Bash CompletionSince picoLisp-3.0.9 there is support for Bash completion.
While it is not precisely the absolute killer-feature, bash completion is quite handy when developing PicoLisp applications from the shell command line.
If you installed PicoLisp locally (i.e. not from a distribution package), you need to copy two files
$ cp lib/complete.l /usr/lib/picolisp/lib/ $ cp lib/bash_completion /usr/share/bash-completion/completions/pilAs ever, source . /etc/bash_completion in your .bashrc
Per default, if you hit the TAB key during command line input, Bash completes things it knows about, like commands and path names.
PicoLisp - in addition to normal path/file name arguments - accepts two particular types of arguments:
- If the argument's first character is '-', then the rest of that argument is taken as a Lisp function call (without the surrounding parentheses).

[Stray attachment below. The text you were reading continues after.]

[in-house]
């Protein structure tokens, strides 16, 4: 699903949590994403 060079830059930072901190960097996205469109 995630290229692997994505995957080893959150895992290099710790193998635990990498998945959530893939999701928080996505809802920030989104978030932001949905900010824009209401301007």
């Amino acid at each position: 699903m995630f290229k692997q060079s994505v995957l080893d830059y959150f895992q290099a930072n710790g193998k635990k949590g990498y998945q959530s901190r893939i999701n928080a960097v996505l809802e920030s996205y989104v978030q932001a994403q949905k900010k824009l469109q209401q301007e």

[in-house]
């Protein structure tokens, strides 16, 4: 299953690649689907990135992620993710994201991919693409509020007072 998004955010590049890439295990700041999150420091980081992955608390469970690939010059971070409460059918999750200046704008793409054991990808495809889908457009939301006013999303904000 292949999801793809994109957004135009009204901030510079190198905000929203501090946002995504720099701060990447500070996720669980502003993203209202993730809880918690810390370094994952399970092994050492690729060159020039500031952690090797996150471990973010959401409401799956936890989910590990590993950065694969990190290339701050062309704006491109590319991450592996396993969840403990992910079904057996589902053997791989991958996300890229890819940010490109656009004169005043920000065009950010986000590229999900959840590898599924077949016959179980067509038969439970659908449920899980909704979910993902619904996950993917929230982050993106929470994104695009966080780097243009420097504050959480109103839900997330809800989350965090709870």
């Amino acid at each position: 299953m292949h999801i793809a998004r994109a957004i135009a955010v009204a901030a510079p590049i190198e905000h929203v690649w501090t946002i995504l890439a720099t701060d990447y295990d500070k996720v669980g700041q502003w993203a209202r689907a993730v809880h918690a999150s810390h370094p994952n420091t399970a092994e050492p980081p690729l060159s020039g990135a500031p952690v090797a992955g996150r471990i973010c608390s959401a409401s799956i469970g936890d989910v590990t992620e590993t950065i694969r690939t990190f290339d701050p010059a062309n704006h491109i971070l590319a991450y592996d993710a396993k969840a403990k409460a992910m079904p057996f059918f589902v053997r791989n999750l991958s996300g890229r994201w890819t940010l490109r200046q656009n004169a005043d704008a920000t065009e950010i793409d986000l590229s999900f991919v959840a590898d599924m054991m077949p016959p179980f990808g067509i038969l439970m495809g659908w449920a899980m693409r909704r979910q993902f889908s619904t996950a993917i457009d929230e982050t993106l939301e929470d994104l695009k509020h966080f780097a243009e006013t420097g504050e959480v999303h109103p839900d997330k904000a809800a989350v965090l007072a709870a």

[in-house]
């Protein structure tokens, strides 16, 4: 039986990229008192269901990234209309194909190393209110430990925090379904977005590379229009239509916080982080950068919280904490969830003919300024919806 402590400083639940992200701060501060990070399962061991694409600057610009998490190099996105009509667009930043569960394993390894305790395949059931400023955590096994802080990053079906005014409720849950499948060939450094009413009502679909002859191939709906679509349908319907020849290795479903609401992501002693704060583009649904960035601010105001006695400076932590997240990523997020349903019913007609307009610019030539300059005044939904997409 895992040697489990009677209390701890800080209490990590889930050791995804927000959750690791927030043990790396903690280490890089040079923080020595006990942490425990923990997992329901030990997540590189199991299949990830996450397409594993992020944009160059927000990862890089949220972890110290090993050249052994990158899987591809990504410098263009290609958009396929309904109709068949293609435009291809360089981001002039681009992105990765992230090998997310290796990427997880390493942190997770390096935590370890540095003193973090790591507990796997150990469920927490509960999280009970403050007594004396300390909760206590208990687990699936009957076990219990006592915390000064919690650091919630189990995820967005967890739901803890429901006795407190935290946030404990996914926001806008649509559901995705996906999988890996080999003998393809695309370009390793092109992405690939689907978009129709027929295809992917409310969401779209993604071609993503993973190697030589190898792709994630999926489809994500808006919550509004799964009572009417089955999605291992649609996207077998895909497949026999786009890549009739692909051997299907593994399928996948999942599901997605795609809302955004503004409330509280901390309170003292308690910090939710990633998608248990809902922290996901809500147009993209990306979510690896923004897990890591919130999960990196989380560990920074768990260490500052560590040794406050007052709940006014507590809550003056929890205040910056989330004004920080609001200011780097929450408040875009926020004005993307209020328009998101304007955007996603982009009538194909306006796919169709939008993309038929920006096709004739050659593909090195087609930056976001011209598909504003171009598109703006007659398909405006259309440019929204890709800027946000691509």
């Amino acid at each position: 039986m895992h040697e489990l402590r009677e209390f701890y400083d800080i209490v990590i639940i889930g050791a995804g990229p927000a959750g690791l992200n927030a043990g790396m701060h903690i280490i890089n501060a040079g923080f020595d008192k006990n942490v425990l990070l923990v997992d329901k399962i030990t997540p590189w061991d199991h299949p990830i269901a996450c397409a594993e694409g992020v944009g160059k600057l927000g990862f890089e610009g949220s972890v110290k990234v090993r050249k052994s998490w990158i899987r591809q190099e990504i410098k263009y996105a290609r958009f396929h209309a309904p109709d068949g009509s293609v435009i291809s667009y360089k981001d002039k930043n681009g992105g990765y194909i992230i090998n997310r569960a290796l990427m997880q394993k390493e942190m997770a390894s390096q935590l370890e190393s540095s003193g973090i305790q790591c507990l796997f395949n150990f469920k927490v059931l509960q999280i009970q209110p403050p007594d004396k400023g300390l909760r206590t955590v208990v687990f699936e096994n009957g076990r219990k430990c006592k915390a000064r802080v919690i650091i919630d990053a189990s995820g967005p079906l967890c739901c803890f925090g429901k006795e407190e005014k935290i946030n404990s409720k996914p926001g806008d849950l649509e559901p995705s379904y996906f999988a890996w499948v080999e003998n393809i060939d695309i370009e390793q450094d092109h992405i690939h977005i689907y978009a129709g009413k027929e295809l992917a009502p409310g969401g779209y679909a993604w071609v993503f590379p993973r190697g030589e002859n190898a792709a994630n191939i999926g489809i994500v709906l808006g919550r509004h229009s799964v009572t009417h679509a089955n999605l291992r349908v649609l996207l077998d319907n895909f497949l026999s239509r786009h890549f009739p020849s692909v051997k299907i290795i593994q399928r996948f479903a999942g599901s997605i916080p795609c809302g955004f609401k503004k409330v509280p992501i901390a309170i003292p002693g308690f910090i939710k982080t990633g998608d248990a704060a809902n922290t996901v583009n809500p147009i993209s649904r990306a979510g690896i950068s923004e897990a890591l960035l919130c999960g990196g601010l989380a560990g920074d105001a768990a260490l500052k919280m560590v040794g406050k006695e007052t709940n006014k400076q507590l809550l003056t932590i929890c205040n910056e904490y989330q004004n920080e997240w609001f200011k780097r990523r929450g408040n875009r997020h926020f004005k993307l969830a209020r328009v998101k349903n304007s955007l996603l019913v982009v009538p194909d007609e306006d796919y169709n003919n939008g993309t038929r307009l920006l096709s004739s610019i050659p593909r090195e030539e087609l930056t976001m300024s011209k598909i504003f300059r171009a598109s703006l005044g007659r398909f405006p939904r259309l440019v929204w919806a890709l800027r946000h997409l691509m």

- If the argument's first character is '@', then it is interpreted as a path into the interpreter's installation directory.
For (1), the expansion actually searches all built-in function names of the given invocation. For example, entering
$ pil -verand then hitting TAB will expand to "-version".
The expansion also honors single or double quotes, to allow for function arguments:
$ pil -'prior
$ pil -"priThis expands to the printing functions.
For (2), the intended path name is properly expanded. This works regardless of whether it is a global or a local installation, as it always searches the invoked interpreter's environment.
$ pil @lib/xhand
$ <somePath>/pil @lib/xhboth will expand to "@lib/xhtml.l".
As an extra goody, an empty argument expands to '+' (the trailing debug flag - perhaps the most often needed command line argument).